The Japanese Earthquake: How to Respond and Stay Informed (Updating)

Illustration for article titled The Japanese Earthquake: How to Respond and Stay Informed (Updating)

The quake and subsequently devastating tsunami in Japan has readers and viewers around the world reeling. It's a terrifying spectacle, for sure—but it's important to stay calm and take action. Here's how to stay updated, and help out:


If you're worried about an American citizen in Japan (or are one), contact the US Department of State, Office of Overseas Citizens Services at 1-888-407-4747, 202 647-5225, or send an email to

• Google has put together an earthquake Crisis Response page for those in Japan, including local weather warnings, disaster bulletin boards, and blackout warnings.
• If you have information about anyone missing in Japan or are concerned with one's whereabouts in the midst of this disaster, Google has put up a searchable Person Finder database.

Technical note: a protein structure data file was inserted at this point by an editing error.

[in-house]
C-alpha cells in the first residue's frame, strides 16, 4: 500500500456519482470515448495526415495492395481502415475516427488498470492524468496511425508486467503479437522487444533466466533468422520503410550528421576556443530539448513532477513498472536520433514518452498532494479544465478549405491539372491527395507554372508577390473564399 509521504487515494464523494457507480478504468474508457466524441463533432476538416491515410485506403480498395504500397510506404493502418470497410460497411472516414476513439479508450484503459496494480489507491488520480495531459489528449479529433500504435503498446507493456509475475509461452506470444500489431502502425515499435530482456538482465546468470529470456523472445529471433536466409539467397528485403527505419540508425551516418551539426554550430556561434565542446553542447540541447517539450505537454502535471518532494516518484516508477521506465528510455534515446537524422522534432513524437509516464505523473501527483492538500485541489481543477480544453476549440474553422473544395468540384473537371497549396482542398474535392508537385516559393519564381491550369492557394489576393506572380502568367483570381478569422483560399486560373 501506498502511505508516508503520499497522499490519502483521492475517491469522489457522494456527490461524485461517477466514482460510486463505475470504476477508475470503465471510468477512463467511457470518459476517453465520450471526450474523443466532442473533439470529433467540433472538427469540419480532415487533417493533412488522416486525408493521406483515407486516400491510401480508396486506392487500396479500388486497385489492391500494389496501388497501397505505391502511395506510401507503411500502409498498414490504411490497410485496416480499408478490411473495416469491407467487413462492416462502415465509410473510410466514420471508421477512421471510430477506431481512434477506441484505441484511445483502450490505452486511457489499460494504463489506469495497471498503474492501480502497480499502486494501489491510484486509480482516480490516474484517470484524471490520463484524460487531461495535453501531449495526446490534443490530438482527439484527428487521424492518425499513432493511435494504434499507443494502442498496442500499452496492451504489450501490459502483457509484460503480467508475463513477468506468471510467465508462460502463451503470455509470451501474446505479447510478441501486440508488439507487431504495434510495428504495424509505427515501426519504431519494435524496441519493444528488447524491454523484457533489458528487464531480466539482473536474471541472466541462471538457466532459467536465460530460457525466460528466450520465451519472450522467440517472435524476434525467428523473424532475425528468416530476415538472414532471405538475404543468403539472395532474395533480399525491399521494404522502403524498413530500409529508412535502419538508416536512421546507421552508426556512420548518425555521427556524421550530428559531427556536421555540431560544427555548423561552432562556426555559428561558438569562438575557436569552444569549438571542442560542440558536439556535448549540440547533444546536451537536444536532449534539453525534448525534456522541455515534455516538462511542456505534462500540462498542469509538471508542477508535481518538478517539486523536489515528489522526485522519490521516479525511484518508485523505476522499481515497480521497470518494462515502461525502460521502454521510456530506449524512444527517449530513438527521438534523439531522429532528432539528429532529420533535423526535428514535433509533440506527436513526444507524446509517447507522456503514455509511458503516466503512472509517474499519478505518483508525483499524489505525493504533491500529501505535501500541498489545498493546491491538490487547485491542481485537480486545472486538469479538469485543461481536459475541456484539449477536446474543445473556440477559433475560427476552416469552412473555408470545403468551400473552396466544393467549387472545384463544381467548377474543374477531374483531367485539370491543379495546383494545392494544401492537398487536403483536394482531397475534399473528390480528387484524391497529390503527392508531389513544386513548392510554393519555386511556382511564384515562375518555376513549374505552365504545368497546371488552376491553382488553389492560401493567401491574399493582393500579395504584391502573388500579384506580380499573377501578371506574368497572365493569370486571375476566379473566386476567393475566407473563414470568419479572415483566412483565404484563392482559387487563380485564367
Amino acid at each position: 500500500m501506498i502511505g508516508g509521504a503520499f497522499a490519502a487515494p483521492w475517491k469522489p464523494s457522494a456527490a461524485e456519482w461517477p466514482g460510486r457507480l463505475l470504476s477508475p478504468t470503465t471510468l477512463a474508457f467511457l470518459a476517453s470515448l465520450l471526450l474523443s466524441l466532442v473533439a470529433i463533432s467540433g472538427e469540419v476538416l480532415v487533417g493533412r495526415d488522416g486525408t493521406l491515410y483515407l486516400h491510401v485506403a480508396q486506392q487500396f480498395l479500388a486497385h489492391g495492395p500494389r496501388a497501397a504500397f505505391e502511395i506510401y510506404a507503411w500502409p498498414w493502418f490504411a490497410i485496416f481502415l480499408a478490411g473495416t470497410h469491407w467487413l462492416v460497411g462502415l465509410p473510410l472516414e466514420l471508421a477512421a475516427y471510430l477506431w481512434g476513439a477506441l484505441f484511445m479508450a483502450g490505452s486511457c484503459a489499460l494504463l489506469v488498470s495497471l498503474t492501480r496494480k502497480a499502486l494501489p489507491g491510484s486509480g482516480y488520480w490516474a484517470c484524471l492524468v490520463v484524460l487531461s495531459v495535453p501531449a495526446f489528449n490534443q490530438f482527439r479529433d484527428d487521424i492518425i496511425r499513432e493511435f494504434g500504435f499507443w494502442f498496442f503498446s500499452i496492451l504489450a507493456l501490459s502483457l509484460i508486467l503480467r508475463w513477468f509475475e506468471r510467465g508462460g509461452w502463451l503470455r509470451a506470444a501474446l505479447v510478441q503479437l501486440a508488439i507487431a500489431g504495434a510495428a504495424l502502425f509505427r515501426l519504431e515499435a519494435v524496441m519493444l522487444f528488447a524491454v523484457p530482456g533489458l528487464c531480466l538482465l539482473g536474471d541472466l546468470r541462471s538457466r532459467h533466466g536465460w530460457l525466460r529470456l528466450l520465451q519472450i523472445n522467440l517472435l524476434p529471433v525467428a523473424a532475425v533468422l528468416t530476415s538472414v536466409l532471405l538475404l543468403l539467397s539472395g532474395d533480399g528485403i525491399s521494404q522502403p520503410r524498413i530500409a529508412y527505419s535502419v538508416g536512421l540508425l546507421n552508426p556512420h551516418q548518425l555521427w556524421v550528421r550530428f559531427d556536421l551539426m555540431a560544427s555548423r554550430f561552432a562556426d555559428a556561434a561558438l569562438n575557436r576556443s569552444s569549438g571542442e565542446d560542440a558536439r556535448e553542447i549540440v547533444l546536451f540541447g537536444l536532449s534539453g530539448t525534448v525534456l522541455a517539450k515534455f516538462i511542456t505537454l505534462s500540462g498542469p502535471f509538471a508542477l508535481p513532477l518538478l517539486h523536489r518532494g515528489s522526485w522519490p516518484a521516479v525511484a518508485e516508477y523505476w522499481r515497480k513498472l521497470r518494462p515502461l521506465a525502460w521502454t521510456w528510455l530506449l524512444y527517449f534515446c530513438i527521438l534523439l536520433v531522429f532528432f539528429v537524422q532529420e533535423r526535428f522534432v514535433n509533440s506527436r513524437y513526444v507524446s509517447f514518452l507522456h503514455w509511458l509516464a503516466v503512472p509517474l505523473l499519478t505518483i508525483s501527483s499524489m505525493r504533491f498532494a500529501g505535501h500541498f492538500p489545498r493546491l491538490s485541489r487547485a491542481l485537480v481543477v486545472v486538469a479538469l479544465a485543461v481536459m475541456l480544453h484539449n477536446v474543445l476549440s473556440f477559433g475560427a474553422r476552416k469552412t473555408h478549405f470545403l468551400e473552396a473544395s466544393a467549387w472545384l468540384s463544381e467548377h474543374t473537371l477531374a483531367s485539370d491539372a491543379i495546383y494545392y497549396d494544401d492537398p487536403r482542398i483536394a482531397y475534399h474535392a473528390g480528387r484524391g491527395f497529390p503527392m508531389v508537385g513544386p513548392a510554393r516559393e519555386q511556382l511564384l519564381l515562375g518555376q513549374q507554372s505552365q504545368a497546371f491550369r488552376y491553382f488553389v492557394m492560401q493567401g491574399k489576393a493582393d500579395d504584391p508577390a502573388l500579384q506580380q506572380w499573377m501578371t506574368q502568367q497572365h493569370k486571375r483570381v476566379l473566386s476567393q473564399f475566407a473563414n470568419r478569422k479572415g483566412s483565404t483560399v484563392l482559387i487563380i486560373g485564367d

• The International Red Cross and Red Crescent says the Japanese Red Cross hasn't asked for assistance yet, but keep your eyes on their site for ways to potentially help with the relief efforts soon.
• The US National Weather Service has issued a tsunami warning for the entire Pacific coast and Hawaii. Check back here frequently for the latest domestic emergency bulletins.
• The US Geological Survey is another great resource for staying current, if you're in an affected area of the West Coast.
Save the Children is already accepting donations for the relief efforts aimed at Japanese families and kids in affected regions.


We'll update this post with more ways to both help and stay informed as we find them. In the meantime, to our readers in Japan, the West coast, and everywhere in between—please stay safe. We're thinking of you. Feel free to comment below on your reactions to the crisis, and any further informational resources you've found.

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I wish my little bro would wake his ass up and tell me he's moving a bit further inland (he's near the coast in Oregon).

I know he'll probably be fine, but still they don't grow little brothers on trees.